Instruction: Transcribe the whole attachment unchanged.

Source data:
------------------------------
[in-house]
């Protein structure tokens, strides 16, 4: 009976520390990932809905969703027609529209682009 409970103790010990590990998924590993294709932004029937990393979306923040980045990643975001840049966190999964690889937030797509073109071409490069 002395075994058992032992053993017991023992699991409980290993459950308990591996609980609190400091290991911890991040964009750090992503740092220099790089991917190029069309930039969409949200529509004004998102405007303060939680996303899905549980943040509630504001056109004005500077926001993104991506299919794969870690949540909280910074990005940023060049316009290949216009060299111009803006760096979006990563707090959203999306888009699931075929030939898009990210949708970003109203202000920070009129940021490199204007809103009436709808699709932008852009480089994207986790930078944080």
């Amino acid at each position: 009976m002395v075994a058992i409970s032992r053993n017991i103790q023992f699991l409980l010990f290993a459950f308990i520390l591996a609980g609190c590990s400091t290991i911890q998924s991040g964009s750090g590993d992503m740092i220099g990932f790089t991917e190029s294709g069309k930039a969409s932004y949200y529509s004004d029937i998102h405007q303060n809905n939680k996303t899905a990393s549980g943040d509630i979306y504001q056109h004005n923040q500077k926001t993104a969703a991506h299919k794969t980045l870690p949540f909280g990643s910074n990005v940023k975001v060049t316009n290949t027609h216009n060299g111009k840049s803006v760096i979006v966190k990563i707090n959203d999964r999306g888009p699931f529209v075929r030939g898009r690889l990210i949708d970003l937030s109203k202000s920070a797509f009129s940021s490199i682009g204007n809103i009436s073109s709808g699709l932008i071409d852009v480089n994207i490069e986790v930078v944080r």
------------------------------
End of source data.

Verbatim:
[in-house]
């Protein structure tokens, strides 16, 4: 009976520390990932809905969703027609529209682009 409970103790010990590990998924590993294709932004029937990393979306923040980045990643975001840049966190999964690889937030797509073109071409490069 002395075994058992032992053993017991023992699991409980290993459950308990591996609980609190400091290991911890991040964009750090992503740092220099790089991917190029069309930039969409949200529509004004998102405007303060939680996303899905549980943040509630504001056109004005500077926001993104991506299919794969870690949540909280910074990005940023060049316009290949216009060299111009803006760096979006990563707090959203999306888009699931075929030939898009990210949708970003109203202000920070009129940021490199204007809103009436709808699709932008852009480089994207986790930078944080």
């Amino acid at each position: 009976m002395v075994a058992i409970s032992r053993n017991i103790q023992f699991l409980l010990f290993a459950f308990i520390l591996a609980g609190c590990s400091t290991i911890q998924s991040g964009s750090g590993d992503m740092i220099g990932f790089t991917e190029s294709g069309k930039a969409s932004y949200y529509s004004d029937i998102h405007q303060n809905n939680k996303t899905a990393s549980g943040d509630i979306y504001q056109h004005n923040q500077k926001t993104a969703a991506h299919k794969t980045l870690p949540f909280g990643s910074n990005v940023k975001v060049t316009n290949t027609h216009n060299g111009k840049s803006v760096i979006v966190k990563i707090n959203d999964r999306g888009p699931f529209v075929r030939g898009r690889l990210i949708d970003l937030s109203k202000s920070a797509f009129s940021s490199i682009g204007n809103i009436s073109s709808g699709l932008i071409d852009v480089n994207i490069e986790v930078v944080r």